A very common type of Phishing attack is spear phishing. The second is whaling.

In a spear-phishing attack, the social engineer will have done their research and set their sites on a particular user. 

By scouring through the target’s public social media profiles and using Google to find information about them, the attacker can create a compelling, targeted attack.

On the other hand, Whaling just like the name implies targets the big fishes of the companies such as the CEOs and CFOs, instead of targeting an average user.   

2. Vishing & Smishing

This type of social engineering attacks not only your email inbox but also your voicemail and text message inbox.

These social engineers are extremely skilled and can leave convincing, high-urgency voice memos requesting action from your staff.

Working from home is even scarier, because your employees may consider a virtual message which might seem normal — while away from the office.

Oftentimes, these social engineers will weave a false story or situation (called pretexting) to convince your remote staff to share confidential information.

3. Baiting & Quid Pro Quo

Social engineers know that most employees might get attracted to greedy offers — they send offers that are too good to be true. 

They understand the basic rules of catching fish, such as stringing some bait on a hook and casting a line.

This enticing bait could be something as simple as a free video download that infects their device with malware.

A quid pro quo is similar to a baiting attack. In this case, the social engineer provides a service rather than a product.

This could be an email offering a free trial of a new product despite the fact that you never requested one.

Recent examples include impersonators of the United States Social Security Administration (SSA), who ask users to reconfirm their social security number in order to steal their identity.

How Can Small Businesses Protect Themselves from Social Engineering?

The following are ways small business owners can protect themselves from Social Engineering. 

1. It Starts With Education 

Obviously, if all employees know what baiting, phishing, and pretexting are, they will not fall victim to it. 

Employees should learn that while curiosity sometimes leads to discovery, it is not always a good thing.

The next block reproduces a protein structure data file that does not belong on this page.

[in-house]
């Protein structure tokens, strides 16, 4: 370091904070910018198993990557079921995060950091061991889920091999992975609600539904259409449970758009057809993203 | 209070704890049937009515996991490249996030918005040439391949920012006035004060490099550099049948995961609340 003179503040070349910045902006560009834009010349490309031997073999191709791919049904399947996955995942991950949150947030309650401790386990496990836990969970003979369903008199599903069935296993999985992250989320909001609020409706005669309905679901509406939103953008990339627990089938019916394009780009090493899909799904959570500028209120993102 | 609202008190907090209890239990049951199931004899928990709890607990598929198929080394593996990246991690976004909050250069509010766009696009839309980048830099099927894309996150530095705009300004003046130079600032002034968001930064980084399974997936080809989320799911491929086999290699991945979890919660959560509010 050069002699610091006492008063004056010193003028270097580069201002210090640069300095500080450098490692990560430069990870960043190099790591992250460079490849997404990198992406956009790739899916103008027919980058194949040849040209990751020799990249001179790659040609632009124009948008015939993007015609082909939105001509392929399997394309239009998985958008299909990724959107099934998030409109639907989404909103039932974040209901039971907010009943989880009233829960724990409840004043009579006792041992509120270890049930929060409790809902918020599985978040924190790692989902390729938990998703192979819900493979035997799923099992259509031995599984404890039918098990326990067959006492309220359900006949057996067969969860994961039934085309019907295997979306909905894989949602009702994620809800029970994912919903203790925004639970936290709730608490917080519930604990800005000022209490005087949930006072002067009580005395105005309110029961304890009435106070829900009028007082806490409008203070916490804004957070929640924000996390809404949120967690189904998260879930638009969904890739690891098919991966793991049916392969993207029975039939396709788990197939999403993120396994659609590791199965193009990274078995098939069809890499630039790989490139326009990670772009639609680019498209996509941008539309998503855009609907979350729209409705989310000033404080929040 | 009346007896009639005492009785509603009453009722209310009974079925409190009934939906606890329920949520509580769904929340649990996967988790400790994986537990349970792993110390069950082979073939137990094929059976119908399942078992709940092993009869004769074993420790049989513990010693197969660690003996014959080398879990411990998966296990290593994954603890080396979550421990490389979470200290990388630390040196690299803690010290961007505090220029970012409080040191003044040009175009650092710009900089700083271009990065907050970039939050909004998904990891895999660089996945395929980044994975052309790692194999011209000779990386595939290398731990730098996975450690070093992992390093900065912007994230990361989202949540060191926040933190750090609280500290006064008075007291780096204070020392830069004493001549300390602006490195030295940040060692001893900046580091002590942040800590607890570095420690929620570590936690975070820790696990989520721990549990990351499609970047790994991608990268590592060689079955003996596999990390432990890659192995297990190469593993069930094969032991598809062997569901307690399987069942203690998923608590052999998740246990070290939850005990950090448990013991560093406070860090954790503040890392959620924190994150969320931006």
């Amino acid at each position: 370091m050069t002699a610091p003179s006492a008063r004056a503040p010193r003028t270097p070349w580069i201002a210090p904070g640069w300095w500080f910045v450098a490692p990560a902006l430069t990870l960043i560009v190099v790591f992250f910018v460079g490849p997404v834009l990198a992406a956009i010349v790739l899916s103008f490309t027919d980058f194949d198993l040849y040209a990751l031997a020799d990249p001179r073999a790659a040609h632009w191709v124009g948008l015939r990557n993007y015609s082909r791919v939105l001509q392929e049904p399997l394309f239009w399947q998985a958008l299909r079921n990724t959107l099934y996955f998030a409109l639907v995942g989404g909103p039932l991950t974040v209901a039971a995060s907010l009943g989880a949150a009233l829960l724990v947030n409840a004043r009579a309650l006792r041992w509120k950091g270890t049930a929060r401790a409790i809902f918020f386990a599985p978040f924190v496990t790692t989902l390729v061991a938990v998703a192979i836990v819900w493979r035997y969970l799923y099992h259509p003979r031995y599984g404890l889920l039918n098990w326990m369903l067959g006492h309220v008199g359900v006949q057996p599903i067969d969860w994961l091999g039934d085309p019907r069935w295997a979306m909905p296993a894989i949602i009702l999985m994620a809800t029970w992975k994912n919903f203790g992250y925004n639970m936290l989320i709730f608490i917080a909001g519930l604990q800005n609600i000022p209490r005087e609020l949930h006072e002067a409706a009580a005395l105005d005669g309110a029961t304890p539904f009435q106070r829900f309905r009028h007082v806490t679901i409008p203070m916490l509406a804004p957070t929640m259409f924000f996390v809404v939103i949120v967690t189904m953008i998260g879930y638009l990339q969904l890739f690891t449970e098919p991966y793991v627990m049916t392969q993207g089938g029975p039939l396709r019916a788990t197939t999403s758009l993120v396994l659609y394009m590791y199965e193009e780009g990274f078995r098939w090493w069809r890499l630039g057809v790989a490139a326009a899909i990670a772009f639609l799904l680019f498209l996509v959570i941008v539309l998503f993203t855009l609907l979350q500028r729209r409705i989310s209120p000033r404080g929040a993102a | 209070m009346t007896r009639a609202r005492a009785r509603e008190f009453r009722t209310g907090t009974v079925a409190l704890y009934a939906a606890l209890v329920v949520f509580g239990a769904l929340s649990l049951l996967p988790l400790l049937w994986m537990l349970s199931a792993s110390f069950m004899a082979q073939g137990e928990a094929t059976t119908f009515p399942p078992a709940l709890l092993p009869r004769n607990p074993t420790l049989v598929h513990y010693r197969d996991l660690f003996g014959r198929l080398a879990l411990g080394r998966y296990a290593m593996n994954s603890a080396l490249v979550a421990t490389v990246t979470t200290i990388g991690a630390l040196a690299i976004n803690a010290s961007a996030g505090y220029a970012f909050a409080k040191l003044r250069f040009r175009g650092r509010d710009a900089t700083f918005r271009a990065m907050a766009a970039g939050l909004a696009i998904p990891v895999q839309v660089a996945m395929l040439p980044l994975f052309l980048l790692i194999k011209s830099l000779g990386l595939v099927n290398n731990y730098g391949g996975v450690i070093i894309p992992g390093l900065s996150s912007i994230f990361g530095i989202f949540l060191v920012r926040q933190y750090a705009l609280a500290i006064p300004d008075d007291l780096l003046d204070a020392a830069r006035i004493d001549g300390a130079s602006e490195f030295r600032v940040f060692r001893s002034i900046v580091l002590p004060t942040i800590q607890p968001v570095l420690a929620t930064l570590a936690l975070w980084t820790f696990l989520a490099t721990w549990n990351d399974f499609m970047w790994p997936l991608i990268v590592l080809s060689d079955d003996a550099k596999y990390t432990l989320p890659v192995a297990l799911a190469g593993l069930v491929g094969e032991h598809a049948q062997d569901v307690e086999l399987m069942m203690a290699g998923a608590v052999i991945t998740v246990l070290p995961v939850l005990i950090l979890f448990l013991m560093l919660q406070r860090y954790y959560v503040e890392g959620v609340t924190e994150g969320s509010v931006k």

They must exercise extreme caution at all times. They should also “be wary of anything good being given away for free.” Anything provided for free should be validated, and any entity providing something for free should be verified.

2. Not Revealing Sensitive Company Information

Simply inform the person on the other end that the basic company information is publicly available on the company’s website.

If they want more information, they can leave their contact information and a company representative will contact them.

When asked for their contact information, most pretexts will no longer proceed.

3. Invest in an Identification System

Investing in an identification system that not only restricts office access but also tracks an employee’s time in and out will save you a lot of trouble.

In addition, install the online filters, security programs, anti-virus systems and ensure outputs from employees (who are working from home) are encrypted.

4. Establish Two-step Authentication Policies

Establish this strategy for all company accounts and services, including sensitive data and applications. 

Two-step authentication requires users not only to enter their username and password but also a code that is sent to their mobile phone via text message.

It makes sure that even if a hacker guesses an employee’s password, they cannot gain access unless they also have their cell phone.

5. Install Automatic Locks 

Putting automatic locks on all devices is a great way for business owners to protect themselves from Social Engineering. 

When you install automatic locks on computers, they go to sleep mode when the user is not using them. As a result, in order to use the system again, the user must enter the password.

This will prevent any unauthorized person from gaining access to confidential information if an employee leaves the computer unattended,

Wrapping Up 

As social engineering threats increases, it is critical that small business owners take preventive steps and remain proactive on Cybersecurity issues.

C-level executives should organize security awareness training each time new employees are recruited. This will go a long way to give the company a great security culture.

This is very necessary because all it takes is one employee to make a mistake and fall victim to a social engineering attack. And the whole company could become vulnerable. 

So, every entrepreneur should protect their business by arming employees with technical knowledge and implementing adequate security policies and programs.